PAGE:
The apparatus for transferring the cookies 1 from the conveyor 2 to the conveyor 3 comprises an endless suction conveyor belt 4 which is arranged above both conveyors 2, 3 and extends over the entire width of the second conveyor 3. The suction conveyor belt 4 is constructed as a plate conveyor which comprises a plurality of plates extending transversely to the direction of conveyance with their side edges tightly abutting against each other. In order to improve the tightness, the side edges of the plates 5 can be provided with longitudinally extending shoulders (not shown) which overlap each other. The plates 5 are fastened by holders 6 at their ends to the side plates of sprocket chains 7 and 8 arranged at both sides of the suction conveyor belt 4 and shown in chain dotted outline. The sprocket chains extend over sprocket wheels mounted on the shafts 9, 10 and one of the sprocket wheels is connected to a drive (not shown). In order not to complicate the drawings, a frame which supports the shafts has not been shown. Also not shown is an automatic device for moving the entire transfer apparatus, in case of any possible misalignment with the longitudinal rows of cookies on the first conveyor 2 due to lateral run off of the oven belt.

On each of the plates 5 there is a row of outwardly projecting suction cups 11, the number and position of which correspond to the number and arrangement of the cookies 1 in a transverse row on the first conveyor 2. The interior of each suction cup 11 is in communication with an opening 12 through the plate 5. Concealed within the suction conveyor belt 4 there is a suction chamber 13 having an opening which extends over substantially the entire surface of the lower run of the suction conveyor belt 4. A suction motor (not shown) produces a suction within chamber 13 necessary for the operation of the suction conveyor belt 4.

Disposed within the suction chamber 13, along a section located above the second conveyor 3, is a means for temporarily interrupting the suction in the suction cups 11. This means consists of a number of longitudinal bars 14 corresponding to the number of longitudinal rows of suction cups 11 (eight in the embodiment shown), the bars 14 being conntected together by two transverse beams 15 to form a grate 16. The grate 16 is displaceable transverse to the direction of movement of the suction conveyor belt 4 by a pneumatically actuatable piston-cylinder arrangement 17. The longitudinal bars 14 extend in the direction of conveyance above the lower run of the suction conveyor belt 4. The bars 14 have a width and spacing which are greater than the width of the openings 12 in the plates 5. At their lower surfaces which rest on the plates 5, each of the longitudinal bars 14 has a longitudinal groove 18. The grooves 18 of the bars 14 are connected to each other by a channel system 19 contained in a transverse beam 15 and are in communication via a conduit 20 with a source of a pressure fluid, such as compressed air (not shown).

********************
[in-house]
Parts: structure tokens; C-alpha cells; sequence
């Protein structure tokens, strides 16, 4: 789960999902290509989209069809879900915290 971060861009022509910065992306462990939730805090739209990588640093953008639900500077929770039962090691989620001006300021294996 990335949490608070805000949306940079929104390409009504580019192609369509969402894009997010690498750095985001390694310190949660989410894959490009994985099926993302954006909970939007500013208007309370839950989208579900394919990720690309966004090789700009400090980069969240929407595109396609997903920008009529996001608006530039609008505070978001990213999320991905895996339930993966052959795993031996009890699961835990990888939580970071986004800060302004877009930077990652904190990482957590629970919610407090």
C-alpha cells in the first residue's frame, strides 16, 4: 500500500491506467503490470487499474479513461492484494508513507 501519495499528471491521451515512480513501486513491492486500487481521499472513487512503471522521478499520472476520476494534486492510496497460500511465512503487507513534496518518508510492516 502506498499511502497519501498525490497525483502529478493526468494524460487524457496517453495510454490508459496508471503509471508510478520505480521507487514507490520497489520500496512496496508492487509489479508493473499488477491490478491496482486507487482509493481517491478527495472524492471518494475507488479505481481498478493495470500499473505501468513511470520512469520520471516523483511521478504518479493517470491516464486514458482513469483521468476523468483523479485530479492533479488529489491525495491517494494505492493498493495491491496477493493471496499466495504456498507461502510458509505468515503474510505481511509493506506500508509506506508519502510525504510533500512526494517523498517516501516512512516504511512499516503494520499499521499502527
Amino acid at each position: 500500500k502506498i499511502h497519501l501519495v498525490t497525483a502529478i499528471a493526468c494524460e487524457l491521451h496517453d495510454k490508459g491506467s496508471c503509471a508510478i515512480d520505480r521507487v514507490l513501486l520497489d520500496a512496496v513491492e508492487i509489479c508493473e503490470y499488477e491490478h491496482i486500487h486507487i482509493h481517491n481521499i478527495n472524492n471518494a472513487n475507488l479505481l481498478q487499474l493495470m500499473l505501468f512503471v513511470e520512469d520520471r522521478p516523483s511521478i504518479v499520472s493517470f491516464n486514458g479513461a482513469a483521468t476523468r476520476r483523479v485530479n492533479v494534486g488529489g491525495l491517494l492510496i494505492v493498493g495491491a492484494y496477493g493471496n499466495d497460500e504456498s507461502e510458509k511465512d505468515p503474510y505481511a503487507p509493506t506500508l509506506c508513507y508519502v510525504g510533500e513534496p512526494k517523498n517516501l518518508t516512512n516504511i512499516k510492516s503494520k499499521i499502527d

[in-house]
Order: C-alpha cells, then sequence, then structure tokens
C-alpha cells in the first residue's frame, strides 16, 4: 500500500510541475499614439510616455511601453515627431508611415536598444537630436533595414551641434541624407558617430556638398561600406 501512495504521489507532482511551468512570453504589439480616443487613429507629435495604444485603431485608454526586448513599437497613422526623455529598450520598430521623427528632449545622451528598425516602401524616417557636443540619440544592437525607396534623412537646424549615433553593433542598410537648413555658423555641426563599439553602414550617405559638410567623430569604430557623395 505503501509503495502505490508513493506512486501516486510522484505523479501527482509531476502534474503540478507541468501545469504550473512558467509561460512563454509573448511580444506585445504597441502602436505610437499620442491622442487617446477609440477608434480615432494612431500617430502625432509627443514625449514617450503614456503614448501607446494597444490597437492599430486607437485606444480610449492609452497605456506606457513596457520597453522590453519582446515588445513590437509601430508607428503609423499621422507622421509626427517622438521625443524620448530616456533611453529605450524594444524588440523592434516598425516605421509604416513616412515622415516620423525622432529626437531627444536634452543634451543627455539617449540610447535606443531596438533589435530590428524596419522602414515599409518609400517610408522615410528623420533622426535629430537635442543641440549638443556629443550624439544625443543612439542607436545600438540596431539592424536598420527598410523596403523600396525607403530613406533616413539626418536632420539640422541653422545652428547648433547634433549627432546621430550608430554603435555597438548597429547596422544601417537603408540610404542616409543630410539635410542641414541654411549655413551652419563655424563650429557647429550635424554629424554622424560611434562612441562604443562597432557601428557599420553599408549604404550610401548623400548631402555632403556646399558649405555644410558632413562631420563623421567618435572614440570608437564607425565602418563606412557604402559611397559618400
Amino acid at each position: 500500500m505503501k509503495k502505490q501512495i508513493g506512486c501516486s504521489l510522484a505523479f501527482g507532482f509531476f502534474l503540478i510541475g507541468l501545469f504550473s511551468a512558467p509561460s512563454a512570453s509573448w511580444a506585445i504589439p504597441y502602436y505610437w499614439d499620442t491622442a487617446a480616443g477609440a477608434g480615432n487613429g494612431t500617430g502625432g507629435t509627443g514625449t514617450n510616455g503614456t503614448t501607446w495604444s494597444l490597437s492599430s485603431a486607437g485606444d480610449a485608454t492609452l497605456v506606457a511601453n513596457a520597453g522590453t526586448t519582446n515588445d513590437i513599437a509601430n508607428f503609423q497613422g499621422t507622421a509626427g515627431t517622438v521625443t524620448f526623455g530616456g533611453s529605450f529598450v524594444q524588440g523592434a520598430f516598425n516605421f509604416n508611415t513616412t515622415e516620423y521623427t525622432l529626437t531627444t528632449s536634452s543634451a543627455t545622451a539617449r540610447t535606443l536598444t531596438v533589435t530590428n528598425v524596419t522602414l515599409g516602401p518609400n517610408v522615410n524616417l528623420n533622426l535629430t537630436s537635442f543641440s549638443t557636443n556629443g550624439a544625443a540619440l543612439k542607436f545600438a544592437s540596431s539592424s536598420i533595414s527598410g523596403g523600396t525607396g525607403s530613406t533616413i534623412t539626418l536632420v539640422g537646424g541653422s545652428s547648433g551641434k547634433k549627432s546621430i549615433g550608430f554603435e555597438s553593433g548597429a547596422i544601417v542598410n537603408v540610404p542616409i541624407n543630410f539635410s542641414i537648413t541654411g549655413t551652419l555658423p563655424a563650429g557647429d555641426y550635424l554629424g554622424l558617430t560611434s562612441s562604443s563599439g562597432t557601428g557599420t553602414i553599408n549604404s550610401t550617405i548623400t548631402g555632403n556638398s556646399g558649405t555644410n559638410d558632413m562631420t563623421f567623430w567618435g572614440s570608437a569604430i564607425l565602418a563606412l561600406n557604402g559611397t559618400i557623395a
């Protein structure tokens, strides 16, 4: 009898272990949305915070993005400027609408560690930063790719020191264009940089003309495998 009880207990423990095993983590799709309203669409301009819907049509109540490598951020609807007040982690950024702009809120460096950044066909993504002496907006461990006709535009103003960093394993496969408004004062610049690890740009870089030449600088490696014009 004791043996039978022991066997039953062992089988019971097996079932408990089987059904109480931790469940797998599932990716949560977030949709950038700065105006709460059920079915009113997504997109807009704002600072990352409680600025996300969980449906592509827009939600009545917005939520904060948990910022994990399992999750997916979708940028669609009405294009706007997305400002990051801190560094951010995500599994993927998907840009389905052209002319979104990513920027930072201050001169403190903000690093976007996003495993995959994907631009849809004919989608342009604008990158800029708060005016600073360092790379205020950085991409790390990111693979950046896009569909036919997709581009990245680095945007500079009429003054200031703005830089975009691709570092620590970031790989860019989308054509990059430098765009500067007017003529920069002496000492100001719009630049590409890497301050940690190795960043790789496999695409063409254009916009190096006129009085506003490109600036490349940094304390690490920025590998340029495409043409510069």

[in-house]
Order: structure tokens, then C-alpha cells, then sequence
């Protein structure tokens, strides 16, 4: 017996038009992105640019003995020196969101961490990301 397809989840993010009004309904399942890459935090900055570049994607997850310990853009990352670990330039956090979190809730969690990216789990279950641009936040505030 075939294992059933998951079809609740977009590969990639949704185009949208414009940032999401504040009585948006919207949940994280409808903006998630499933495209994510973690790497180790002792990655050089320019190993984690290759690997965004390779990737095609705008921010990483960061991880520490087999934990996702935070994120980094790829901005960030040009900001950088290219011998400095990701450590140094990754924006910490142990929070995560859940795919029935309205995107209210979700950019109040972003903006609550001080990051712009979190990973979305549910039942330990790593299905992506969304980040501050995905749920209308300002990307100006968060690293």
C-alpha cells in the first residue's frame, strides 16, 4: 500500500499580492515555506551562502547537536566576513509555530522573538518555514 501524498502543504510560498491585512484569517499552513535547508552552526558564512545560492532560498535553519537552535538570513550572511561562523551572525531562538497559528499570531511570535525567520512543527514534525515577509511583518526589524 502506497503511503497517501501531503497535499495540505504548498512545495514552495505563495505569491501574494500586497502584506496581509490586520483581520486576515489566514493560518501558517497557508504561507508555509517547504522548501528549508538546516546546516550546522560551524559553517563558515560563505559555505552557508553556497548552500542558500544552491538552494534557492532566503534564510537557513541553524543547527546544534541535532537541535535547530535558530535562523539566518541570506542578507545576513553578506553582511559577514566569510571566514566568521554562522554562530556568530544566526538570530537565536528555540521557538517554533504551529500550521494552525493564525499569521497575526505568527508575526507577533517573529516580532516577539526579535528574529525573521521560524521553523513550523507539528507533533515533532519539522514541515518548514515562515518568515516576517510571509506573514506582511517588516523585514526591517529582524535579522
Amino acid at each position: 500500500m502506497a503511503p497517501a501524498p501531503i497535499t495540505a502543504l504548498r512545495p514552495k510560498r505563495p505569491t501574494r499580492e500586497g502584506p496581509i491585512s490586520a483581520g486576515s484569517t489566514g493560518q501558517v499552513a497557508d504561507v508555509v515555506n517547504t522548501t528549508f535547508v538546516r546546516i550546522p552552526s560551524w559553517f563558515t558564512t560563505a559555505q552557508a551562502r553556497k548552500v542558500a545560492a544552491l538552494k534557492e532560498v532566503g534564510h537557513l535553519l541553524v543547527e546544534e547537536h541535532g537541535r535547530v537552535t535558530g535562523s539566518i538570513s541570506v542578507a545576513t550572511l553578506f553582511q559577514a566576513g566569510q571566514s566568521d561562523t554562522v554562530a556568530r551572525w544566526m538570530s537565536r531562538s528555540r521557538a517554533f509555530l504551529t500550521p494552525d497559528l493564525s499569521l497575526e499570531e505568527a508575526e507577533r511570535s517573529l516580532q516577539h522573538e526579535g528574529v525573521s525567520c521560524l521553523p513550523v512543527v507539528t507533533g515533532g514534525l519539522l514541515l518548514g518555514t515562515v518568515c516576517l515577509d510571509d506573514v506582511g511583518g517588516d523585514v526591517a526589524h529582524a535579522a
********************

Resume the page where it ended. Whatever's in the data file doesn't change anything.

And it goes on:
The operation of the apparatus described above is shown in FIGS. 2a-c. The cookies 1 which are present in each case in one transverse row on the conveyor 2 are lifted from the surface of the conveyor 2 by the suction cups 11 of the suction conveyor belt 4 and moved by conveyer 4 in the same direction and at the same speed as the conveyor 2. In order that the suction cups 11, which are provided in the same arrangement as the cookies 1, always come into contact with a cookie, an electronic synchronous control (not shown) having a sensor which senses the cookies on the conveyor 2 is provided, the electronic synchronous control assuring that the speed of the suction conveyor belt 4 always corresponds to the speed of the conveyor 2. The cookies 1, which adhere to the suction cups 11 of the suction conveyor belt 4, are transported by the movement of the suction conveyor belt 4 above the second conveyor 3 (FIG. 2a). As soon as the desired number of transverse rows of cookies is located above the conveyor 3, the suction action is interrupted briefly in this region of the suction conveyor belt 4 and pressure fluid is optionally supplied to the suction cups 11. In this way, the cookies in all the transverse rows present above the conveyor 3 are deposited simultaneously onto conveyor 3. In this regard, the cookies 1 are transferred to the second conveyor 3 in exactly the same arrangement in which they were lifted from the first conveyor 2 (FIG. 2b). Since the action of the suction air is interrupted only for a very short period of time, the transport of further transverse rows of cookies above the second conveyor 3 can take place without interruption (FIG. 2c). After the deposit of the cookies on the second conveyor 3, the cookies 1 are transported on the second conveyor 3 at right angles to their previous direction of conveyance. The cookies 1 which were previously present in transverse rows on the first conveyor 2 now form longitudinal rows on the second conveyor 3. In this way, the desired mixing or rearrangement of the cookies is produced.